Molestation suspect was previously investigated by the FBI

An Oak Harbor man who was investigated by the FBI years ago for allegedly sexually assaulting children was recently charged with trying to molest an Oak Harbor girl, according to court documents.

Douglas R. Duenwald, 69, plea-ded not guilty in Island County Superior Court Oct. 23 to attempted child molestation in the first degree and unlawful possession of a firearm.

Duenwald was released from jail after he posted a property bail bond in October.

Detective Jonathon Villanueva with the Island County Sheriff’s Office started investigating the case in September after a woman reported that her 4-year-old daughter inadvertently disclosed allegations that Duenwald molested her, according to the detective’s report.

Duenwald was a family friend and the husband of the family’s babysitter.

Villanueva discovered that similar allegations were previously made against Duenwald.

In 1995, police responded to a report that Duenwald was with a group of underage girls at a Whidbey beach and was taking photos of one of them in “questionable positions,” the report states.

The five girls were headed with Duenwald to his van when the police intervened.

Duenwald allegedly told a detective that he had “uncontrollable urges to sexually exploit pre-pubescent females,” the report states.

In search of his house, investigators found a duffel bag containing rope, ladies’ undergarments and a mask with no eye holes.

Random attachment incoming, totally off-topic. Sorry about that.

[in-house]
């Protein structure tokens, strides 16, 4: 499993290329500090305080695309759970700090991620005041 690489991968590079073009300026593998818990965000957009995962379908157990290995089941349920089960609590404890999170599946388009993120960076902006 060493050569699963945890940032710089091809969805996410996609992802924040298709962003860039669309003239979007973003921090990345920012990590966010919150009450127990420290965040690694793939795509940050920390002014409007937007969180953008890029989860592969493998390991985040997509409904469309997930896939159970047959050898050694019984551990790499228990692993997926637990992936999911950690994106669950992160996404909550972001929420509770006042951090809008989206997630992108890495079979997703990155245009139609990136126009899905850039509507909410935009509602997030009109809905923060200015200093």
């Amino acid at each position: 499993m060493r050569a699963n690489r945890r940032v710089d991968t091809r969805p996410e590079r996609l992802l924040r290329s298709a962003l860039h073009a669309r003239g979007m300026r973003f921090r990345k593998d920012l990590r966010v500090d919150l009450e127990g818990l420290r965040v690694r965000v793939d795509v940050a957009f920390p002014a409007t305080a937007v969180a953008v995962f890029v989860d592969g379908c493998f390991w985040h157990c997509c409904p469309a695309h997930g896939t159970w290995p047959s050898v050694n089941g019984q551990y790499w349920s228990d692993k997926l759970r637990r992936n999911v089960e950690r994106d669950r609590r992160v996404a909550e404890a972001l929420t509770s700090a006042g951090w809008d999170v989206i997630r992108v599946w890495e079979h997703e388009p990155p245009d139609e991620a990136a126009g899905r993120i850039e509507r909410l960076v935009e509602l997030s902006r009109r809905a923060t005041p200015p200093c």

Prosecutors charged Duenwald in Island County Superior Court in 1996 with communicating with a minor for immoral purposes.

Duenwald received a deferred prosecution, meaning the charge was dismissed after he completed the terms of the deal.

Duenwald was assessed by a clinical psychologist at the time who concluded that Duenwald’s “history is one of the most perverse this Evaluator has encountered in 15 years of working nearly full-time with this population.”

The psychologist wrote that Duenwald’s contact with children should be “severely restricted and closely watched.”

In 1997, the prosecutor’s office received a letter from the U.S. Department of Justice saying that the FBI was investigating allegations that Duenwald sexually abused children in Hawaii.

Duenwald was indicted in 2001 on two counts of first-degree sexual assault stemming from allegations that Duenwald “had sexually molested as many as six children ranging from two to six years old in an Army Medical Center housing complex.”

His wife at the time was stationed in Hawaii.

In that case, Duenwald was convicted of assault in the second degree; the charge was not a sex crime so he didn’t need to register as a sex offender.

If convicted of the charges against him, Duenwald would face from 42.75 to 56.25 months in prison under the standard sentence range.

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